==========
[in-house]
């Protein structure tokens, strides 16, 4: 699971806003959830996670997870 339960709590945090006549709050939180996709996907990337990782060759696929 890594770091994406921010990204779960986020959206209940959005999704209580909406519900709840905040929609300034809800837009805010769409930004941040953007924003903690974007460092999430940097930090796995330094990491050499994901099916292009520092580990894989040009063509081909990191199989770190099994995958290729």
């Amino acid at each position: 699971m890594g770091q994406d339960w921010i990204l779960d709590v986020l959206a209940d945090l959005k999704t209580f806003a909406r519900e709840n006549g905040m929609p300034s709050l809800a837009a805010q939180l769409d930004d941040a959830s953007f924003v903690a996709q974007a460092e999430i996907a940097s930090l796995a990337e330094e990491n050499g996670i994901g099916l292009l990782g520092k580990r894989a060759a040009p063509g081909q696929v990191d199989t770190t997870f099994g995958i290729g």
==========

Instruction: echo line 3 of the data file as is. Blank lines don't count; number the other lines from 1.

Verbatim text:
């Amino acid at each position: 699971m890594g770091q994406d339960w921010i990204l779960d709590v986020l959206a209940d945090l959005k999704t209580f806003a909406r519900e709840n006549g905040m929609p300034s709050l809800a837009a805010q939180l769409d930004d941040a959830s953007f924003v903690a996709q974007a460092e999430i996907a940097s930090l796995a990337e330094e990491n050499g996670i994901g099916l292009l990782g520092k580990r894989a060759a040009p063509g081909q696929v990191d199989t770190t997870f099994g995958i290729g």